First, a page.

Nun drawing copier ?

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Nun drawing copier ?

Postby Harry Dalek » Mon Dec 17, 2012 10:08 pm

Some thing i recall as a child from school in the 60's was when the Nuns came to a regular religious class not really interesting but the drawing copier is lost in time now.
Well they used to bring with them a tin pan bit bigger than A4 sized paper and it used to have a thick jelly in it dark blue or purple no idea what the hell it was but they used to have us copy drawings they wanted all the class to have via this ,how i recall it worked they put the original flat down on the jelly a roller to roll it for a nice contact then peeled off the original then every one in the class sort of had to copy what the nuns had done with a blank paper by the last person the copy was pretty faint ...and if you stuffed it up the Nuns had a cane :oops:
Never really ever knew what this stuff was but in the 1960s this is the closest to a photo copier type thing i ever saw , i don't think it was to good for you either had a methylated spirits smell .
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Postby Steve Anderson » Tue Dec 18, 2012 12:24 am

Was the Meths-based copier called something like a 'Gestetner'? I remember those in Melbourne too...was actually quite a nice smell..the copies often had a purple-like tinge to them...

...unlike dye-line printing which used Ammonia and smelt like an unwashed Gents bog...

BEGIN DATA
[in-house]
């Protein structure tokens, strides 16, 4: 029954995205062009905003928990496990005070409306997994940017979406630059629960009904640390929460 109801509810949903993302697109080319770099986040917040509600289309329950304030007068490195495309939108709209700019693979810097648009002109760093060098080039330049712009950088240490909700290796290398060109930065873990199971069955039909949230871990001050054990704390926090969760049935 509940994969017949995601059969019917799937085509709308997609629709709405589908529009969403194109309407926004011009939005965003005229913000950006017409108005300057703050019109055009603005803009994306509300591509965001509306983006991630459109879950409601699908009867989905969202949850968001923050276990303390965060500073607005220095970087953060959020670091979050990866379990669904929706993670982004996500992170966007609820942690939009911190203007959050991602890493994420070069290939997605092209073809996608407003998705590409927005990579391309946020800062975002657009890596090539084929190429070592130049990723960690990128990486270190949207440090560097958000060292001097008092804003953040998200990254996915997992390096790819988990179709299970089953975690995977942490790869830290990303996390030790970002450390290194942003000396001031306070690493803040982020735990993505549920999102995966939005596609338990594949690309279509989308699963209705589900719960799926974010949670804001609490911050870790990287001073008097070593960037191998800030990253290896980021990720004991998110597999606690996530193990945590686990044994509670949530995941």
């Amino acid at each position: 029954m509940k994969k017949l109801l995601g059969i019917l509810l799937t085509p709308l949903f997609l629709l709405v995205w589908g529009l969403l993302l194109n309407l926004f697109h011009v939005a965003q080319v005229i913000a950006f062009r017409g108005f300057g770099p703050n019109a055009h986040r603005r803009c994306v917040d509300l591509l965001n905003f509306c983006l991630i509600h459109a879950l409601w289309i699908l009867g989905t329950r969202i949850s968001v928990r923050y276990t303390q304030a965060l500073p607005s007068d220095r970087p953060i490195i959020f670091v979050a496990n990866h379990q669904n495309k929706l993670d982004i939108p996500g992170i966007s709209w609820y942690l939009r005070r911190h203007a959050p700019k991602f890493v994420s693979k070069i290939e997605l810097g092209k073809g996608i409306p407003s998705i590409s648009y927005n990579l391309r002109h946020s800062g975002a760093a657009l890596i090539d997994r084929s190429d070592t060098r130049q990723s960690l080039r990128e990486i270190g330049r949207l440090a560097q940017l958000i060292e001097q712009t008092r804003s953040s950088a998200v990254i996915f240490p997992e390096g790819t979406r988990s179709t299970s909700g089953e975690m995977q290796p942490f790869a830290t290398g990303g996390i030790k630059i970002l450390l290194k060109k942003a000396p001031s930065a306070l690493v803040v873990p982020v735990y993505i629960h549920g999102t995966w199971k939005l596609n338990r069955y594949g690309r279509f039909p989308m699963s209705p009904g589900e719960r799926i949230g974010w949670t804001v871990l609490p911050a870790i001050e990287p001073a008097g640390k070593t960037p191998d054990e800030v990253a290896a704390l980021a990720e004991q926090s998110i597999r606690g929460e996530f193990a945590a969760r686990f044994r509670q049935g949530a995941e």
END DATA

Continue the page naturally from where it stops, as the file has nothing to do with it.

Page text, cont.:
...if you've ever been to India...you'll know exactly what I mean!!

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Postby Dave Moll » Tue Dec 18, 2012 10:59 pm

Steve Anderson wrote:Was the Meths-based copier called something like a 'Gestetner'? ...the copies often had a purple-like tinge to them...

That description sounds more like a "Banda" to me. My memories of Gestetner copiers were of cutting a stencil (usually using a typewriter with the ribbon removed) - which then produced black printing (often with solid black inside loops of letters where the bit of the stencil in the middle of the letter had fallen out).
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Postby Steve Anderson » Tue Dec 18, 2012 11:21 pm

Ah yes Dave! Quite correct, this link refers...

http://en.wikipedia.org/wiki/Spirit_duplicator

An example of what I was thinking of is below...

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Postby Harry Dalek » Wed Dec 19, 2012 5:02 pm

Yes looking at the paper guys thats colour of the drawings we ended up with ,it was very thick and bright for the first few copies and faint by the end .
It could of been a wax but i recall one fellow in my class who stuck hes finger in it.....it looked more like a thick jelly thats also why i remember the cane part ... :shock: lets say no one ever did that again !

Thanks for the links i read more and see what those Nuns were up to making that stuff!
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Postby Klaas Robers » Fri Dec 21, 2012 5:39 am

This reminded me of something written in the first Newsletter. In 1973 this was called idea sheets and they "were reproduced by a spirit duplicator". So our LDTV (Low Definition Tele Vision) club started with it. So it were not only nuns that used it.